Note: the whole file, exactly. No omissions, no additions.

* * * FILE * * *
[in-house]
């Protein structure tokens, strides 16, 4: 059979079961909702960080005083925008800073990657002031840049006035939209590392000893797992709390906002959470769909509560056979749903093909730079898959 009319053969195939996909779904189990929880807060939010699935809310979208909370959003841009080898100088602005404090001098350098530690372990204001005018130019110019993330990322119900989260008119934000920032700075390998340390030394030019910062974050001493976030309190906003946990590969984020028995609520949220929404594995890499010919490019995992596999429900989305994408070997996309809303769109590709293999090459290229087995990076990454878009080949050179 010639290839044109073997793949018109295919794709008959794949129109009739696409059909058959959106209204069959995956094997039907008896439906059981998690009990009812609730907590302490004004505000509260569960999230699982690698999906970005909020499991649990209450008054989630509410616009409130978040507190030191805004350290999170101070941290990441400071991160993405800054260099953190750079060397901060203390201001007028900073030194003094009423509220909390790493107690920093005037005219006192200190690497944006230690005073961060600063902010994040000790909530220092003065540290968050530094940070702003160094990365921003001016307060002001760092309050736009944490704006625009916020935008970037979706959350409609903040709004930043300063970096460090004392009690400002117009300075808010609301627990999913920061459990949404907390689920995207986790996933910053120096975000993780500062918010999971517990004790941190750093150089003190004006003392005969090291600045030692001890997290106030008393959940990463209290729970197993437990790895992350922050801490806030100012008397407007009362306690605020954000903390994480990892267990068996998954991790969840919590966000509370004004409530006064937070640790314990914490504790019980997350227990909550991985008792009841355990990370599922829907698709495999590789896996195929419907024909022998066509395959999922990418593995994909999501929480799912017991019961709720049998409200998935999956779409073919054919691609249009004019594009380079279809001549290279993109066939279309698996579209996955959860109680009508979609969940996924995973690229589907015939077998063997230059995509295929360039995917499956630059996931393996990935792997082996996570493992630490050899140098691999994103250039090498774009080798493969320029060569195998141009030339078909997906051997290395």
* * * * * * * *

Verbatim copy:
[in-house]
């Protein structure tokens, strides 16, 4: 059979079961909702960080005083925008800073990657002031840049006035939209590392000893797992709390906002959470769909509560056979749903093909730079898959 009319053969195939996909779904189990929880807060939010699935809310979208909370959003841009080898100088602005404090001098350098530690372990204001005018130019110019993330990322119900989260008119934000920032700075390998340390030394030019910062974050001493976030309190906003946990590969984020028995609520949220929404594995890499010919490019995992596999429900989305994408070997996309809303769109590709293999090459290229087995990076990454878009080949050179 010639290839044109073997793949018109295919794709008959794949129109009739696409059909058959959106209204069959995956094997039907008896439906059981998690009990009812609730907590302490004004505000509260569960999230699982690698999906970005909020499991649990209450008054989630509410616009409130978040507190030191805004350290999170101070941290990441400071991160993405800054260099953190750079060397901060203390201001007028900073030194003094009423509220909390790493107690920093005037005219006192200190690497944006230690005073961060600063902010994040000790909530220092003065540290968050530094940070702003160094990365921003001016307060002001760092309050736009944490704006625009916020935008970037979706959350409609903040709004930043300063970096460090004392009690400002117009300075808010609301627990999913920061459990949404907390689920995207986790996933910053120096975000993780500062918010999971517990004790941190750093150089003190004006003392005969090291600045030692001890997290106030008393959940990463209290729970197993437990790895992350922050801490806030100012008397407007009362306690605020954000903390994480990892267990068996998954991790969840919590966000509370004004409530006064937070640790314990914490504790019980997350227990909550991985008792009841355990990370599922829907698709495999590789896996195929419907024909022998066509395959999922990418593995994909999501929480799912017991019961709720049998409200998935999956779409073919054919691609249009004019594009380079279809001549290279993109066939279309698996579209996955959860109680009508979609969940996924995973690229589907015939077998063997230059995509295929360039995917499956630059996931393996990935792997082996996570493992630490050899140098691999994103250039090498774009080798493969320029060569195998141009030339078909997906051997290395």